Morality is primarily driven by a range of intuitions and emotions, though moral discourse plays a role in persuading others if not a fundamental one in actually generating moral behaviour. Ethical reasoning usually starts with conclusions, not premises.
But we have to admit that some people have unquestioned beliefs they view as absolute. This will always be. It’s wrong but it will always be.
Why? Well, because unquestioned beliefs benefit those who believe them; especially if you ‘choose’ to believe in an unquestionable belief.
Setting out to believe in something without question is not attractive and probably difficult to achieve, even if it can happen more or less unintended.
Why humans choose to hook ourselves up to ‘experience machines’ (read: religion or other theological beliefs) that could deliver any kind of reality we chose is because we value our experience being perceived as real in addition to the experiences themselves.
Psychotherapy seems preferable for many because they think it effects its improvements by really transforming us -- our beliefs, behaviours and emotions - rather than by giving us a drug-induced experience.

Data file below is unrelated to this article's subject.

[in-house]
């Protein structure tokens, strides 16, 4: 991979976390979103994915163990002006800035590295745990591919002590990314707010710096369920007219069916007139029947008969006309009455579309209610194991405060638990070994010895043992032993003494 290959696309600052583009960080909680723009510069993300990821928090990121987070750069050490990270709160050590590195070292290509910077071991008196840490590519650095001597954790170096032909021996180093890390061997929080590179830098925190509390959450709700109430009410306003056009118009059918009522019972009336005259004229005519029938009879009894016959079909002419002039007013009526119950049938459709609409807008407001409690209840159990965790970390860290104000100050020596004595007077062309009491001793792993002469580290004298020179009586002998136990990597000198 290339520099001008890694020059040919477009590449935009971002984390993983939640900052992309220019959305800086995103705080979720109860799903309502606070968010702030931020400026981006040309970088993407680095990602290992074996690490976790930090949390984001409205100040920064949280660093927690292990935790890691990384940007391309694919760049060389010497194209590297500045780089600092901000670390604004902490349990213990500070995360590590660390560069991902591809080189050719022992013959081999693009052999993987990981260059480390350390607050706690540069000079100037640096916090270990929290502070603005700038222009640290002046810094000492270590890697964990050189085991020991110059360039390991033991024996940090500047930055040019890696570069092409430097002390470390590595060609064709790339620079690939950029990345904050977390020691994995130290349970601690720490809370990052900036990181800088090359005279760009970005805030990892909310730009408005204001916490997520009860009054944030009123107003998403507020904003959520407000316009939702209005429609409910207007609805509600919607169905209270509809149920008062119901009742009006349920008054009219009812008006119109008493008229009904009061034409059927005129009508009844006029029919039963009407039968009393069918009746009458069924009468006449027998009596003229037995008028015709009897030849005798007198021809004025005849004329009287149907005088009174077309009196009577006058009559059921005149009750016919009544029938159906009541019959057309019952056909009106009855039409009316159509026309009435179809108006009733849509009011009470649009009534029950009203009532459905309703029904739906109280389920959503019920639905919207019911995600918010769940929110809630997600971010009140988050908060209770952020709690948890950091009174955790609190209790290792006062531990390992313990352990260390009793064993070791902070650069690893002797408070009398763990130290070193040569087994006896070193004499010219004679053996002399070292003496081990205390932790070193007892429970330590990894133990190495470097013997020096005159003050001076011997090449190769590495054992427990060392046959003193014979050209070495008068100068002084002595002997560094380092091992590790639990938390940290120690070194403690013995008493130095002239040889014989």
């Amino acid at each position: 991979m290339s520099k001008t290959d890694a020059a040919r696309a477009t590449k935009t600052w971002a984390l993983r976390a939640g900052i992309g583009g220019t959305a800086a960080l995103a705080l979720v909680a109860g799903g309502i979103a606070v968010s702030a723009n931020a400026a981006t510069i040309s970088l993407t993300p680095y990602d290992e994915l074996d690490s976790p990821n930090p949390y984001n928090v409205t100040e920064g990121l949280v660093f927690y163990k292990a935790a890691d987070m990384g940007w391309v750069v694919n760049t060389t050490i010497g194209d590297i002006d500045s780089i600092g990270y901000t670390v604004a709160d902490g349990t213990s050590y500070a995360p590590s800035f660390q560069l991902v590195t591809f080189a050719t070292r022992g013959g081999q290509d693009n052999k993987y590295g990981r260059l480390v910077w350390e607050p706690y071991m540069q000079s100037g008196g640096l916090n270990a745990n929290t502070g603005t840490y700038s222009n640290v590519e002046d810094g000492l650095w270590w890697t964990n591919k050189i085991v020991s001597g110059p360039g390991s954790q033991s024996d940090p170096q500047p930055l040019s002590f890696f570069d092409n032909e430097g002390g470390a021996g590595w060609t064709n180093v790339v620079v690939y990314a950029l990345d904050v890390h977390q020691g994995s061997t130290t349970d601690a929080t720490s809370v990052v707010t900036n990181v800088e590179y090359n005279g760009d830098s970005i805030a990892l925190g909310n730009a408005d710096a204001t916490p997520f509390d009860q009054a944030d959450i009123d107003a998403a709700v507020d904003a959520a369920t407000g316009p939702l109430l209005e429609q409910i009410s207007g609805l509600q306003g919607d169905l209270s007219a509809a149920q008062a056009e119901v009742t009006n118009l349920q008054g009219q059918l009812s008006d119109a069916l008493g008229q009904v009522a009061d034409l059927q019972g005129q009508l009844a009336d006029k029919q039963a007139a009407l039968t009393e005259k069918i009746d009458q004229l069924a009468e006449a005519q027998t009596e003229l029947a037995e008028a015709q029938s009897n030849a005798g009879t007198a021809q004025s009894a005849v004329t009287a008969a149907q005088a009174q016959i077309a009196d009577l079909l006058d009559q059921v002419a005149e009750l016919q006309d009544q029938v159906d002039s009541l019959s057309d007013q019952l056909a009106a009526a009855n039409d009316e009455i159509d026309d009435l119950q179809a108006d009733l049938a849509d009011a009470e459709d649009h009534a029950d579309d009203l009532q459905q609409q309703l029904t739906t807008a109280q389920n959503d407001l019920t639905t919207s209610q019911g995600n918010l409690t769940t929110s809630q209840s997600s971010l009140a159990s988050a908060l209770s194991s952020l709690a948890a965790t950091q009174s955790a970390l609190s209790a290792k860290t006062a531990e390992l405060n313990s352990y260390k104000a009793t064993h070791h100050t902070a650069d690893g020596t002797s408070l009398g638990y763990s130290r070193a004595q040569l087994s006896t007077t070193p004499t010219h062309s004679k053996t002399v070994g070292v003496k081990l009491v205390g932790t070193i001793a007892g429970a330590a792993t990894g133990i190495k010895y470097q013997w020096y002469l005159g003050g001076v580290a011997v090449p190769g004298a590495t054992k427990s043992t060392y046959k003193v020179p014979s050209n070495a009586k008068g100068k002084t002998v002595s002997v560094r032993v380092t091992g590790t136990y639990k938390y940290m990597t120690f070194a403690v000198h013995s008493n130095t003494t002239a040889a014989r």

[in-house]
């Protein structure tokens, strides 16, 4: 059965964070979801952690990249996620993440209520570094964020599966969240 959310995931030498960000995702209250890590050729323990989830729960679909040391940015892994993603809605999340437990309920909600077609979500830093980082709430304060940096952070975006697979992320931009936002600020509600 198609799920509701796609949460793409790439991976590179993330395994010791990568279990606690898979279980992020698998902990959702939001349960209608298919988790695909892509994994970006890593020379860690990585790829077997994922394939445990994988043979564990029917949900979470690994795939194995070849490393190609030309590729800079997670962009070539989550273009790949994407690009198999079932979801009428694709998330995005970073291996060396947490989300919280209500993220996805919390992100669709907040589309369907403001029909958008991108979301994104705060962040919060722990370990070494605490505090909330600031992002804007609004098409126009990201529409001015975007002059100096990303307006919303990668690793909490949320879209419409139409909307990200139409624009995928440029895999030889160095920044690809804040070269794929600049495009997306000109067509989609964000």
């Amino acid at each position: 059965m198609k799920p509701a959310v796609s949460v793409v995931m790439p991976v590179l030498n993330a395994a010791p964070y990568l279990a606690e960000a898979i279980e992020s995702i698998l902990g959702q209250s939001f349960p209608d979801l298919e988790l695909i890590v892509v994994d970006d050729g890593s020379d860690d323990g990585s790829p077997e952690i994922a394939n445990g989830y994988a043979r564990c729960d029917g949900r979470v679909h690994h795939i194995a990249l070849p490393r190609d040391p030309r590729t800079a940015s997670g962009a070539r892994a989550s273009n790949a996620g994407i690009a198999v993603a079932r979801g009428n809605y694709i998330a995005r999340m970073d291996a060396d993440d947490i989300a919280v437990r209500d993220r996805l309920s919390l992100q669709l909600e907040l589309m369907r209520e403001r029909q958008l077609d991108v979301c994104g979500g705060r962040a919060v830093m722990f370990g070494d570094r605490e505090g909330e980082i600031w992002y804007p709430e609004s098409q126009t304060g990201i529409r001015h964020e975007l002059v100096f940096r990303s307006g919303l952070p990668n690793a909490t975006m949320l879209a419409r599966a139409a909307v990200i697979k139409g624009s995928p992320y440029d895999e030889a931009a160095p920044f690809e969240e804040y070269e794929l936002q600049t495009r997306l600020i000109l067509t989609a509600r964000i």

In the end, drugs are not all that different from psychotherapy or any other form of personality manipulation including religious conversion.
4. We don’t really have free will but act as if we do
Brains are conscious but we don’t know how. Consciousness is a puzzle and probably always will be. It seems the brain alone gives rise to consciousness; there is no good evidence for a soul or for irreducible pieces of consciousness making us self-aware but we don’t understand how the brain does it and probably never will.
No matter how much brain function we can imagine understanding and no matter how tightly correlated that function is shown to be with the minutiae of these experiences, there appears to be an irreducible ‘explanatory gap’ between the most we can ever say about neurons or electrical fields in the brain and the tangible experience of reality.
If the brain alone produces consciousness then it seems possible that an artificial machine could be built that would be conscious. But we can’t see how the physiology of the brain could produce consciousness and we may never be able to know how to construct such a conscious machine; except, perhaps, as an indirect or accidental consequence of some construction.
Therefore - we’re unlikely to be able to explain consciousness but machines can and will have a form or mimic consciousness.
As a society, we will have to integrate this form of consciousness under our ‘laws’ and ‘beliefs’ that will contradict our moral and ethical foundations. I predict a social break-down when it finally does happen.